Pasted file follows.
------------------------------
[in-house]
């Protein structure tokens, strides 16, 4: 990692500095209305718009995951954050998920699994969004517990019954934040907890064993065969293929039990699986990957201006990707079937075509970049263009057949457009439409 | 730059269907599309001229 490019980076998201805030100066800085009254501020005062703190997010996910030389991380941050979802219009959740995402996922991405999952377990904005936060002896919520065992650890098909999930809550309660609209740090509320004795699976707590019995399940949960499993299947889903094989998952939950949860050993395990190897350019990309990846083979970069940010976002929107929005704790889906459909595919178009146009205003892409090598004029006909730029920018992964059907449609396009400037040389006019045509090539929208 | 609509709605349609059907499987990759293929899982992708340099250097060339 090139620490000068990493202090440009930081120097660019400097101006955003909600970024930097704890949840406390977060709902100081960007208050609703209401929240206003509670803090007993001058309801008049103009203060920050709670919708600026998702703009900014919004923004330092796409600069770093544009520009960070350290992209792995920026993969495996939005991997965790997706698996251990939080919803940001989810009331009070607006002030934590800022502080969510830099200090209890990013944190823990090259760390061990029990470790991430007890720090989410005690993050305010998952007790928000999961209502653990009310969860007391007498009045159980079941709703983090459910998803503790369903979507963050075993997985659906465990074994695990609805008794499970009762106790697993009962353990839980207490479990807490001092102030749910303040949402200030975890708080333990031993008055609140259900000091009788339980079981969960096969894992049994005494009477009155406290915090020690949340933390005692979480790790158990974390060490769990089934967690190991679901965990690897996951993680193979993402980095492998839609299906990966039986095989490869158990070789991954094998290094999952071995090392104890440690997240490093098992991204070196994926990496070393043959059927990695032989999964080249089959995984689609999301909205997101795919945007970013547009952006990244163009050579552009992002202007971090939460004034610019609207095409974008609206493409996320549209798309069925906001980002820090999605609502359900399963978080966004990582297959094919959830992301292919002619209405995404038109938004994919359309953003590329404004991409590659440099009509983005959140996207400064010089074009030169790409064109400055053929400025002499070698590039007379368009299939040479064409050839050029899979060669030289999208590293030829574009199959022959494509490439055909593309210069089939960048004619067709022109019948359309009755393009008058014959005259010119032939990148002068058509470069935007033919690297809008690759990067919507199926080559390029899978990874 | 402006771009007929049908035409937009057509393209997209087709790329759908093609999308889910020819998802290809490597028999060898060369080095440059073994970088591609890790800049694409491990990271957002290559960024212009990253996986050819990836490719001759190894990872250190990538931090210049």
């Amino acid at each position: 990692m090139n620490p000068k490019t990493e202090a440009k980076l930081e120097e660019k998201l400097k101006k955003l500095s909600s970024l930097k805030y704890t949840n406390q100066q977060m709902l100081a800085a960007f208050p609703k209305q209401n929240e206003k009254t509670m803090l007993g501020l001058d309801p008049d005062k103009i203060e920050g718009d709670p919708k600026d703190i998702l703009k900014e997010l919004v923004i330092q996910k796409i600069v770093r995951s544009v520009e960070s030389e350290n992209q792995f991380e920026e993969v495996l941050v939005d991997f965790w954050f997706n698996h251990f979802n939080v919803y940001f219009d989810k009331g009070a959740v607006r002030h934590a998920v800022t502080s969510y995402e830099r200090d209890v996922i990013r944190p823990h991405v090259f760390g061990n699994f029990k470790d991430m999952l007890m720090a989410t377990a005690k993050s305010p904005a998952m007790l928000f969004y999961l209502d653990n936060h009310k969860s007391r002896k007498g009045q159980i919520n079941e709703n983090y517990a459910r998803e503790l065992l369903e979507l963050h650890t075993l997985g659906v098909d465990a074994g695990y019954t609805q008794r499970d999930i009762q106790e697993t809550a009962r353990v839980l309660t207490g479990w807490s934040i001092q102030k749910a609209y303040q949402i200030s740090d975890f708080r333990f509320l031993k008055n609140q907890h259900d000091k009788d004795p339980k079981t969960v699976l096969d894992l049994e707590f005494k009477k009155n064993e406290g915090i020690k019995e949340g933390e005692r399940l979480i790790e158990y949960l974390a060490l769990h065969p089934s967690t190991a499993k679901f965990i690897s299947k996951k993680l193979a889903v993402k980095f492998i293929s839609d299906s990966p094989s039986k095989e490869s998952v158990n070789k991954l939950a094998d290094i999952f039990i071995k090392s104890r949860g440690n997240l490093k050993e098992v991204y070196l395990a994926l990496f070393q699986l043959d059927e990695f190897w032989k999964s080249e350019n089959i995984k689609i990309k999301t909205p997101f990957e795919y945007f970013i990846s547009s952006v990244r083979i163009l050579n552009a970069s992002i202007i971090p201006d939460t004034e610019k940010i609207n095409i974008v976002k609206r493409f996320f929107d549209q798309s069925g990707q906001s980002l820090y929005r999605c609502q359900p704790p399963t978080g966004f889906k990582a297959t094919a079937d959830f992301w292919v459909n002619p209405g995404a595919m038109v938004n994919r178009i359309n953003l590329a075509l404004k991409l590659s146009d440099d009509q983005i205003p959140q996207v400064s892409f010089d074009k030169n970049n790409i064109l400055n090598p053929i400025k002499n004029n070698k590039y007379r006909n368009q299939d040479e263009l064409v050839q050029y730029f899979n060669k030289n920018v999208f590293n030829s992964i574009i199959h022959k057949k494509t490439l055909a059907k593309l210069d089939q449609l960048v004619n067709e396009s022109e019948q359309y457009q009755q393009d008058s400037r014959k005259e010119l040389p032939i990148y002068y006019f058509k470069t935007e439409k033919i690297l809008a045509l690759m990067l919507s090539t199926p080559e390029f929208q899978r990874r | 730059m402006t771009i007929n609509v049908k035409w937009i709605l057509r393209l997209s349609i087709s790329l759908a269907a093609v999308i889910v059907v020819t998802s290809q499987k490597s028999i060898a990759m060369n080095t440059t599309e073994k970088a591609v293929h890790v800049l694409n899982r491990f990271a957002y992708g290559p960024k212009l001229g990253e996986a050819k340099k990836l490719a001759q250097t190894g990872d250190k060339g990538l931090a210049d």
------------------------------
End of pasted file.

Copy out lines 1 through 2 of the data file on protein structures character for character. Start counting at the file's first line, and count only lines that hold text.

[in-house]
């Protein structure tokens, strides 16, 4: 990692500095209305718009995951954050998920699994969004517990019954934040907890064993065969293929039990699986990957201006990707079937075509970049263009057949457009439409 | 730059269907599309001229 490019980076998201805030100066800085009254501020005062703190997010996910030389991380941050979802219009959740995402996922991405999952377990904005936060002896919520065992650890098909999930809550309660609209740090509320004795699976707590019995399940949960499993299947889903094989998952939950949860050993395990190897350019990309990846083979970069940010976002929107929005704790889906459909595919178009146009205003892409090598004029006909730029920018992964059907449609396009400037040389006019045509090539929208 | 609509709605349609059907499987990759293929899982992708340099250097060339 090139620490000068990493202090440009930081120097660019400097101006955003909600970024930097704890949840406390977060709902100081960007208050609703209401929240206003509670803090007993001058309801008049103009203060920050709670919708600026998702703009900014919004923004330092796409600069770093544009520009960070350290992209792995920026993969495996939005991997965790997706698996251990939080919803940001989810009331009070607006002030934590800022502080969510830099200090209890990013944190823990090259760390061990029990470790991430007890720090989410005690993050305010998952007790928000999961209502653990009310969860007391007498009045159980079941709703983090459910998803503790369903979507963050075993997985659906465990074994695990609805008794499970009762106790697993009962353990839980207490479990807490001092102030749910303040949402200030975890708080333990031993008055609140259900000091009788339980079981969960096969894992049994005494009477009155406290915090020690949340933390005692979480790790158990974390060490769990089934967690190991679901965990690897996951993680193979993402980095492998839609299906990966039986095989490869158990070789991954094998290094999952071995090392104890440690997240490093098992991204070196994926990496070393043959059927990695032989999964080249089959995984689609999301909205997101795919945007970013547009952006990244163009050579552009992002202007971090939460004034610019609207095409974008609206493409996320549209798309069925906001980002820090999605609502359900399963978080966004990582297959094919959830992301292919002619209405995404038109938004994919359309953003590329404004991409590659440099009509983005959140996207400064010089074009030169790409064109400055053929400025002499070698590039007379368009299939040479064409050839050029899979060669030289999208590293030829574009199959022959494509490439055909593309210069089939960048004619067709022109019948359309009755393009008058014959005259010119032939990148002068058509470069935007033919690297809008690759990067919507199926080559390029899978990874 | 402006771009007929049908035409937009057509393209997209087709790329759908093609999308889910020819998802290809490597028999060898060369080095440059073994970088591609890790800049694409491990990271957002290559960024212009990253996986050819990836490719001759190894990872250190990538931090210049």